Alyosha, the young World War II soldier in Ballad of a Soldier, and Shura, the equally young girl, meet as stowaways on a train, the war set aside for a moment. The two of them are impossibly innocent, their faces smooth and childlike, shining softly. The whole movie is like this, a simple and beautiful song. The Russian camera loves to sink down so that it can peer upward at its subjects, almost shyly--the effect, though, is not of a demure glance but a fully orchestrated requiem, the sky filling the background, the Earth curving into the distance.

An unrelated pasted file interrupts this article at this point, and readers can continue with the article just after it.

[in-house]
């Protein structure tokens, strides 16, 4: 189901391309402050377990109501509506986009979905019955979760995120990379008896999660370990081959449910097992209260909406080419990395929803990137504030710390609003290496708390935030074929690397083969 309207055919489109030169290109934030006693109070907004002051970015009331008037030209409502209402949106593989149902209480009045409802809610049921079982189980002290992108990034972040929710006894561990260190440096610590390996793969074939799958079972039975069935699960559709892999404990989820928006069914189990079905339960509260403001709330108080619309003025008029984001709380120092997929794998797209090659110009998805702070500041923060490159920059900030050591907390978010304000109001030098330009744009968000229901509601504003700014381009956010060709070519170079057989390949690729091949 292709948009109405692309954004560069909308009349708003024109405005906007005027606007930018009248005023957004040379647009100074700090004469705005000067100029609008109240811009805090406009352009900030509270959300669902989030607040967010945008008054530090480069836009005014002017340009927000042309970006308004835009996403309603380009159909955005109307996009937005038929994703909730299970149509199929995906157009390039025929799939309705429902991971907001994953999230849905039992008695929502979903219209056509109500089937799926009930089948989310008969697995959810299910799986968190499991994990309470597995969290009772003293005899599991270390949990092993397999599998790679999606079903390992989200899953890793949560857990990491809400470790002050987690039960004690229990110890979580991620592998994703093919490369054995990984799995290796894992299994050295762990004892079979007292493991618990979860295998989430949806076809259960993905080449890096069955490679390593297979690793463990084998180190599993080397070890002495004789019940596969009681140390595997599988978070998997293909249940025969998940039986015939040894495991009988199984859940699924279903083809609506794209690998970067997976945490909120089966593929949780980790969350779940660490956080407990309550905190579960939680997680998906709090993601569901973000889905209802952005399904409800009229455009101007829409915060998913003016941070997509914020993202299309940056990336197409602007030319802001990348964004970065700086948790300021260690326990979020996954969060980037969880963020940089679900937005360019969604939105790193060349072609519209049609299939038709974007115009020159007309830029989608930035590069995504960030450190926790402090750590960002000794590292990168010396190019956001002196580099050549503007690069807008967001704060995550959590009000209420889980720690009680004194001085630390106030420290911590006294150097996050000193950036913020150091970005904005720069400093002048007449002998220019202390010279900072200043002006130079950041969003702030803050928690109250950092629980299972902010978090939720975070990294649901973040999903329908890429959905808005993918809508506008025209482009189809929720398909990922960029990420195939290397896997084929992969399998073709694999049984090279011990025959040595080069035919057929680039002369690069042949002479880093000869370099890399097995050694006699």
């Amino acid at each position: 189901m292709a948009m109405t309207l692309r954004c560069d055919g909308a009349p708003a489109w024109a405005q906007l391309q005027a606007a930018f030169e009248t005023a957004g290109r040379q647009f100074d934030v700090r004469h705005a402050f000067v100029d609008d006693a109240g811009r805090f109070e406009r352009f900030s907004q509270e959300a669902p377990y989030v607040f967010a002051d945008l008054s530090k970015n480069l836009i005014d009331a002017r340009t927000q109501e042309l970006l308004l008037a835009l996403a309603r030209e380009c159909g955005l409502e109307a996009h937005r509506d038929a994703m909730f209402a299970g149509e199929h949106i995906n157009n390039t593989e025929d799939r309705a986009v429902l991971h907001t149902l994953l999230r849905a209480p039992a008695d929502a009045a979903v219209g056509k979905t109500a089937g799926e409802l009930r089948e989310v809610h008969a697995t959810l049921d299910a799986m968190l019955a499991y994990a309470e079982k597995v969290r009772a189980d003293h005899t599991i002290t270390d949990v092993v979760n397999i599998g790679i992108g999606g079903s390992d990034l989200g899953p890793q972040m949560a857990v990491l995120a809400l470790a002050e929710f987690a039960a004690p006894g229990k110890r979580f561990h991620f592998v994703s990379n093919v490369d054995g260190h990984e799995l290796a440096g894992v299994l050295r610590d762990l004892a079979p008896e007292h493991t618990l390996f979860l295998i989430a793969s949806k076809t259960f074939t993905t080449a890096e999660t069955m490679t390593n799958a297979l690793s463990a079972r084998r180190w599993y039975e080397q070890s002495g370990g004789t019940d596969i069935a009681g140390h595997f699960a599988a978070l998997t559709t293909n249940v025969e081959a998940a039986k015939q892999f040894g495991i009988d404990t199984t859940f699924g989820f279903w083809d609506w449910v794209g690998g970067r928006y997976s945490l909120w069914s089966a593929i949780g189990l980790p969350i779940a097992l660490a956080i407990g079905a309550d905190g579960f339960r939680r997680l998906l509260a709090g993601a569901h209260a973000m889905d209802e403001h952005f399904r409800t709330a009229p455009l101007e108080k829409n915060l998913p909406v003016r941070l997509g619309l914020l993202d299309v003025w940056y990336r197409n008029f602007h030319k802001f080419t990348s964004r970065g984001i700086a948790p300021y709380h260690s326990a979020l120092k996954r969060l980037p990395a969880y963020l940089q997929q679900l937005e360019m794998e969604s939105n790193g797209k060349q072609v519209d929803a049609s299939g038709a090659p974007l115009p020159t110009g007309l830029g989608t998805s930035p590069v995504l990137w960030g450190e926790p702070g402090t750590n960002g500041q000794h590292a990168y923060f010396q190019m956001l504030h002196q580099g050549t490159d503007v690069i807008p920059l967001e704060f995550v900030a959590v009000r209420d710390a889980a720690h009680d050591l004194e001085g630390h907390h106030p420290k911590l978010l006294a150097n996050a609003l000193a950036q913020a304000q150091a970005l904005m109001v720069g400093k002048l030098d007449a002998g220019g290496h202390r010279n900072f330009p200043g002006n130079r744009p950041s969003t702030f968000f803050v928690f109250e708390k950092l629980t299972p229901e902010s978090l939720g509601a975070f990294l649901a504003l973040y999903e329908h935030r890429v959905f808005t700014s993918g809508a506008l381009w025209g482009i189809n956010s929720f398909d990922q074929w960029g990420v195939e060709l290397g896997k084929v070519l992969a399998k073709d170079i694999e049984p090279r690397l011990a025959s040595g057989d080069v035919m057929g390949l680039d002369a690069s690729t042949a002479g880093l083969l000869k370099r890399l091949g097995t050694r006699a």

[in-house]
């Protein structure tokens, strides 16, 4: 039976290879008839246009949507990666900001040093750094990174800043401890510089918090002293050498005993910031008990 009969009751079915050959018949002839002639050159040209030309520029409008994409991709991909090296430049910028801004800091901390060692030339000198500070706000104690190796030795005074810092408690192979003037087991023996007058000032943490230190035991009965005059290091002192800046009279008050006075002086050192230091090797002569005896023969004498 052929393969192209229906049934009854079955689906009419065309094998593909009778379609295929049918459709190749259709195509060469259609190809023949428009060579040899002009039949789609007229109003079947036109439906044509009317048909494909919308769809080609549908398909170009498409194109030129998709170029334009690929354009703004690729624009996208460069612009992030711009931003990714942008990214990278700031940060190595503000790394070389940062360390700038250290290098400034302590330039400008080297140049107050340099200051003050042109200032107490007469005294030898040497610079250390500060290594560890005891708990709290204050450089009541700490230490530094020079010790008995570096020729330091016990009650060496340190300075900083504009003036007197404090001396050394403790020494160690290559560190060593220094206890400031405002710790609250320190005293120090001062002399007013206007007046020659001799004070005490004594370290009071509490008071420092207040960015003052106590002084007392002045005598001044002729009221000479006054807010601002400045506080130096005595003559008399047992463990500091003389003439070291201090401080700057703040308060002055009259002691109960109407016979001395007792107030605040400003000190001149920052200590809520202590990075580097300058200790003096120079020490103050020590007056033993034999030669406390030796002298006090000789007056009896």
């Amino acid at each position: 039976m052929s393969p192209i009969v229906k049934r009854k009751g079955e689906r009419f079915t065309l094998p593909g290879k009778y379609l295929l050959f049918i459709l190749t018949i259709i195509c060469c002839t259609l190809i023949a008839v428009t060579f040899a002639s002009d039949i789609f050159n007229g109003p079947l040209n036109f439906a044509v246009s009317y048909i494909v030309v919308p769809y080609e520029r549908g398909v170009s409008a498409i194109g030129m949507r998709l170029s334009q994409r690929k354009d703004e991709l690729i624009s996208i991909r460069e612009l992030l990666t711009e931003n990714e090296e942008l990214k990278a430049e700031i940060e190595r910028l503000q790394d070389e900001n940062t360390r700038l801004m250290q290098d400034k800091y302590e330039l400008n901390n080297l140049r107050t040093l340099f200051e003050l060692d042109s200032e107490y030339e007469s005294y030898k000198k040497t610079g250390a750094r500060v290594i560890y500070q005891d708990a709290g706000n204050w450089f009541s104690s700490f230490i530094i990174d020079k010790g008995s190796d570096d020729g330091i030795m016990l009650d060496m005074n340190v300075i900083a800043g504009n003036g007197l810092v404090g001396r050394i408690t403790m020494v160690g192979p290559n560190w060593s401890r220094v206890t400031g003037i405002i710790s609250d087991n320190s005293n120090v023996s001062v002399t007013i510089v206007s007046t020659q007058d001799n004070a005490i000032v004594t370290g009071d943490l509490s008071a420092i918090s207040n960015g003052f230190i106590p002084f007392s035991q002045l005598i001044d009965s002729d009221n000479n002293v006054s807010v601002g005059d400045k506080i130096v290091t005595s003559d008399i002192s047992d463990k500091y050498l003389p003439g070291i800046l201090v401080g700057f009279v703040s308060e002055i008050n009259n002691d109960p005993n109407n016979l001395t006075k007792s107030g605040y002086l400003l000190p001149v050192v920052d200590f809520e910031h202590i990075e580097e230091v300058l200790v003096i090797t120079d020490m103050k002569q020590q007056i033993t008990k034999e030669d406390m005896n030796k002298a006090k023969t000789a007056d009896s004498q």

The size of everything around them--particularly the deprivations of the war, the ragged gaping holes and tired faces, rutted roads, the houses turned inside-out--is matched by their big round eyes, gazing at one another--but the soldier wants to gaze at his mother: Rather than accept a medal for bravery, he had decided to take a short leave to fix her roof. The war follows him, tugging at his sleeve the whole way. It's a sentimental film, but so honest in the effort that you're willing to let it shine like the young lovers glowing like Old Hollywood, Soviet-style.